15. 15. Inherited thrombophilia defects • Protein C & S deficiency • Anti-thrombin III deficiency • Activated protein C resistance (due to Factor V Leiden mutation) • Prothrombin gene mutation • Hyperhomocysteinaemia • Mechanism: • thrombosis of uteroplacental circulation
    16. 16. Inherited thrombophilia defects – recurrent risk of thrombosis Protein S deficiency Protein C deficiency Anti-thrombin III deficiency
    17. 17. Inherited thrombophilia defects – recurrent risk of thrombosis Protein S deficiency Protein C deficiency Anti-thrombin III deficiency 15% (12-17%) 25% (22-26%) 35% (32-51%)
    18. 18. Inherited thrombophilia defects – recurrent risk of thrombosis Protein S deficiency Protein C deficiency Anti-thrombin III deficiency Activated protein C resistance (due to Factor V Leiden mutation) Prothrombin gene mutation Low prevalence in Asians & Africans
    19. 19. Inherited thrombophilia defects • Adverse pregnancy outcome: • Pre-eclampsia • IUGR • Placental abruption • Recurrent early miscarriage • Late fetal demise • Intrauterine death and stillbirth
    20. 20. Parental genetic disorders • One of the parents carries a balanced structural chromosomal anomaly • Most commonly a balanced reciprocal or Robertsonian translocation • Possible outcome: • Miscarriage • Live birth with multiple congenital malformation and/or mental disability due to unbalanced chromosomal rearrangement
    21. 21. Parental genetic disorders
    22. 22. Anatomical factors • Uterus • Congenital uterine malformation • Arcuate uteri tend to miscarry in second trimester • Septate uteri more likely to miscarry in first trimester • Term delivery rate of only 50% • Acquired: submucosal fibroid, uterine synechiae • Cervical incompetence • History of second trimester miscarriage preceded by SROM or painless cervical dilatation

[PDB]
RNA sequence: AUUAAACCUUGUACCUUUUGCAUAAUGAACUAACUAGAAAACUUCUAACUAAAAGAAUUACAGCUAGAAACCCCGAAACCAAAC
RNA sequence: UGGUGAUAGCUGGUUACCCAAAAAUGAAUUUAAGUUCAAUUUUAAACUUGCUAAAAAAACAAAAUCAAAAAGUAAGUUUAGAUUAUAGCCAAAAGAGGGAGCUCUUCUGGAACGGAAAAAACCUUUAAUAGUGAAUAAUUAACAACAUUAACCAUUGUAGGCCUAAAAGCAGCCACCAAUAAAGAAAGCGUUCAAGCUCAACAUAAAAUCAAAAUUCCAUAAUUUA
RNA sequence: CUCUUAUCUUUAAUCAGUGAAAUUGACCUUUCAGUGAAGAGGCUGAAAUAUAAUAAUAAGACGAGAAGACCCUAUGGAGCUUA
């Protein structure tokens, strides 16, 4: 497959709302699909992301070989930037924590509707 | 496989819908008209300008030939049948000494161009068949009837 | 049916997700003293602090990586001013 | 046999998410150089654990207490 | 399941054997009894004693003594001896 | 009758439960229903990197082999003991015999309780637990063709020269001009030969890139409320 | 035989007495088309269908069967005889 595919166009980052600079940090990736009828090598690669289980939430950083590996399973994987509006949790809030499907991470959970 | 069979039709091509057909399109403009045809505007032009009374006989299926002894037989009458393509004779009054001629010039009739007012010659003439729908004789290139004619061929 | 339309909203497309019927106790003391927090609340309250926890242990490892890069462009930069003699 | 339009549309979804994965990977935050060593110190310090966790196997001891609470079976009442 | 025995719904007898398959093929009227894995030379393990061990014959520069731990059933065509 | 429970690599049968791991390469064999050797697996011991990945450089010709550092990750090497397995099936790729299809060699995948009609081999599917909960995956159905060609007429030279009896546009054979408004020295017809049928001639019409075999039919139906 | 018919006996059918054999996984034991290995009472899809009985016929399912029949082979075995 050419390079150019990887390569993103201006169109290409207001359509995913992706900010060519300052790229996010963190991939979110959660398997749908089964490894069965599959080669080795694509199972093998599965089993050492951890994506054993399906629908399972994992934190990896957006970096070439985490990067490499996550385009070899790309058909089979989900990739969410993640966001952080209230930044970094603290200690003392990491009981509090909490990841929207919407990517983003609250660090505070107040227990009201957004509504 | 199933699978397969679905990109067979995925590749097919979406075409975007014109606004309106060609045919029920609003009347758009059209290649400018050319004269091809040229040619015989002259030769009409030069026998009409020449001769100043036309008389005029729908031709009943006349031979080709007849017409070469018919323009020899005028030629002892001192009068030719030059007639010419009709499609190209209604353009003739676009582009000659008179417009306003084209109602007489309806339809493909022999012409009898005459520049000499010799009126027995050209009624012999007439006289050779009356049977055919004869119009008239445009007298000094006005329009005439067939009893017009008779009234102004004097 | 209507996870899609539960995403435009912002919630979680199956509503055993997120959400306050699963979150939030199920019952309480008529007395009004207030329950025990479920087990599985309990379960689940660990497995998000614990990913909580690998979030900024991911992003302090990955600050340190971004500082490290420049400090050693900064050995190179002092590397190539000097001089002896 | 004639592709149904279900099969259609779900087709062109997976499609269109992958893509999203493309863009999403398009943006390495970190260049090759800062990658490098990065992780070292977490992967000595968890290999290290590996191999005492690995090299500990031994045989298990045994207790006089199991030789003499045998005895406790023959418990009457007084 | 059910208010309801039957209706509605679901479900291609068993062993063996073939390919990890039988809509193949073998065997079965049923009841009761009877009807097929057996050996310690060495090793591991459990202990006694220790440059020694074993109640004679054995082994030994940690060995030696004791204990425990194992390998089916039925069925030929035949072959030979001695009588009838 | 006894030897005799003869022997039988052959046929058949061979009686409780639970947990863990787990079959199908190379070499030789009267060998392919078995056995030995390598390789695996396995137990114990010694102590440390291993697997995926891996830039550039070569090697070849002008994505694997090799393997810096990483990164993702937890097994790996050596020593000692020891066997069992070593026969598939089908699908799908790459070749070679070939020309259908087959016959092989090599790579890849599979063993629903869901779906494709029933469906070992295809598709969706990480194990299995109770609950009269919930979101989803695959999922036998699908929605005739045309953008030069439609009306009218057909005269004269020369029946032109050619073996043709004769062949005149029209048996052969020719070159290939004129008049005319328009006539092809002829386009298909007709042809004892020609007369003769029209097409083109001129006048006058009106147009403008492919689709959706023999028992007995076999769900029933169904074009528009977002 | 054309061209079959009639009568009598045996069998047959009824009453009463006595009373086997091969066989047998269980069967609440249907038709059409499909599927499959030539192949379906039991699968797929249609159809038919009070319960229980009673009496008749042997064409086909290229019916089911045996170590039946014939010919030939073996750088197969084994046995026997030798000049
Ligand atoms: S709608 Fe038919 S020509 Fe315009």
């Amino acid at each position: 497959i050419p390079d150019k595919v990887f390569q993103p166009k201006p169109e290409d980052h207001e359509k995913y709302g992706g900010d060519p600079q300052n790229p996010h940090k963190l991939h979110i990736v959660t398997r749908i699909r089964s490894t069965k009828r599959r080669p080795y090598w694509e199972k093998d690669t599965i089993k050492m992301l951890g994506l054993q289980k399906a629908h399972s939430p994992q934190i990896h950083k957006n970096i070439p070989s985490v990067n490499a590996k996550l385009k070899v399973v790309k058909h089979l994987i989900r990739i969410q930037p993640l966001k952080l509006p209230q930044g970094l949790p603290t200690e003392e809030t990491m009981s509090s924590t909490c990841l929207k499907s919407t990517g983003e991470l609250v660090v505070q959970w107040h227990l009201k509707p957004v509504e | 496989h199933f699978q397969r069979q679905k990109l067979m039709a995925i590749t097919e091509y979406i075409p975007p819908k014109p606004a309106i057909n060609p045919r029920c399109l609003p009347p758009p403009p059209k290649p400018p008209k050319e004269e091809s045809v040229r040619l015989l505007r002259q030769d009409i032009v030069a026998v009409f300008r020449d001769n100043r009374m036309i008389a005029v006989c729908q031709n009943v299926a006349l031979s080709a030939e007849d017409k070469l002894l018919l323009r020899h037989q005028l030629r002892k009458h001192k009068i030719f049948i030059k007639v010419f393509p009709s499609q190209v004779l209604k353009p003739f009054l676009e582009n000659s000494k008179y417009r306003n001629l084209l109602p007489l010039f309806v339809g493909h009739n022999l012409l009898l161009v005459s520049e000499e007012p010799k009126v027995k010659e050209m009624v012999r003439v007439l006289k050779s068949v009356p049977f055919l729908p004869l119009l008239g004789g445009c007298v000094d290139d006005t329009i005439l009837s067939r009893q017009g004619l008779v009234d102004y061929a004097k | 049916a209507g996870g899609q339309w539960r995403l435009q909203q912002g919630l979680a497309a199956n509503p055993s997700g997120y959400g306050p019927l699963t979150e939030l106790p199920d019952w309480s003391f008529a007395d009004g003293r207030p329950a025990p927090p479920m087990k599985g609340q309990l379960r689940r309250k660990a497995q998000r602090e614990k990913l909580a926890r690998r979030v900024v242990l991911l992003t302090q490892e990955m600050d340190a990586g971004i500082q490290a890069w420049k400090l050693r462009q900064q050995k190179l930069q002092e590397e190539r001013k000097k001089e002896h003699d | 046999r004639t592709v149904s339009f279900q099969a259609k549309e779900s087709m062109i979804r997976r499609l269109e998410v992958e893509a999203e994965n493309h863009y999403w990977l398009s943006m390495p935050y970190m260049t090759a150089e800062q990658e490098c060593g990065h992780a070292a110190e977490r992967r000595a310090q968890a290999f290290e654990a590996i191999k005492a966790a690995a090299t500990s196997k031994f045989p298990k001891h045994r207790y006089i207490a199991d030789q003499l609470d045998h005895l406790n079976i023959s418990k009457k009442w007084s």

23. 23. Endocrine factors • Diabetes mellitus • Thyroid disease (anti-thyroid antibody) • PCOS (due to insulin resistance, hyper-insulinaemia, hyper-androgenaemia)
    24. 24. Infections • Bacterial vaginosis • BV in the first trimester is a risk factor for second trimester miscarriage and preterm delivery. • Treatment with oral clindamycin reduces complication rate. • ? TORCHES • Not recommended as these diseases do not persist in genital tract and, patients often symptomatic and were treated earlier. • Thus, less likely to cause repeated pregnancy loss
    25. 25. Investigations Pre-eclampsia Acquired / Inherited thrombophilia Parental genetic disorders Anatomical factors (uterine / cervix) Endocrine factors Infection Rh isoimmunisation
    26. 26. Pre-eclampsia - prediction • Identify risk factors at booking • Extremes of age • Genetic (increased incidence if mother & sisters affected) • Primigravida • Previous history if pre-eclampsia • Multigravida with new partner • Obesity • Essential hypertension • Pre-existing renal disease • Diabetes mellitus • Antiphospholipid syndrome • Inherited thrombophilia
    27. 27. Pre-eclampsia - prediction Pre-eclampsia IUGR Previous PET Sensitivity: 100% Specificity: 60-66% Sensitivity: 85% Specificity: 70-77% Kidney Disease Sensitivity: 50% Specificity: 75-79% Sensitivity: 83% Specificity: 80-84% Mixed high-risk factors Sensitivity: 78-97% Specificity: 42-71% Sensitivity: 84% Specificity: 39% *Mixed high risk factors: previous pre-eclampsia, previous stillbirth, previous placental abruption, previous IUGR, chronic hypertension, diabetes, autoimmune disease, kidney disease, recurrent miscarriage Uterine artery dopplers at 20-24 weeks
    28. 28. Pre-eclampsia - prediction Is uterine artery Doppler velocimetry of value in the clinical management of women at high risk of pre-eclampsia / IUGR? - Still a controversial issue whether to screen in the first trimester, 20 weeks, 24 weeks?
    29. 29. Investigations Acquired / Inherited thrombophilia • APS screening (2 positive tests ≥ 6 weeks apart either lupus anticoagulant / anticardiolipin antibody in a median / high titre over 40 g/l / ml/l or above 99th percentile) • Lupus anticoagulant: • Activated partial thrombin time (APTT) vs Dilute Russell viper venom time (dRVVT)….the latter is more sensitive and specific • Thrombophilia screening (Factor V Leiden, Factor II (prothrombin) gene mutation , Protein S)
    30. 30. Lupus Anticoagulant
    31. 31. Thrombophilia screening • A history of recurrent, atypical, or unprovoked (not associated with COC, pregnancy, trauma, or surgery) thromboembolism • A family history of thromboembolism • Universal screening of women with BOH for inherited thrombophilia? Not recommended, only screen those with risk factors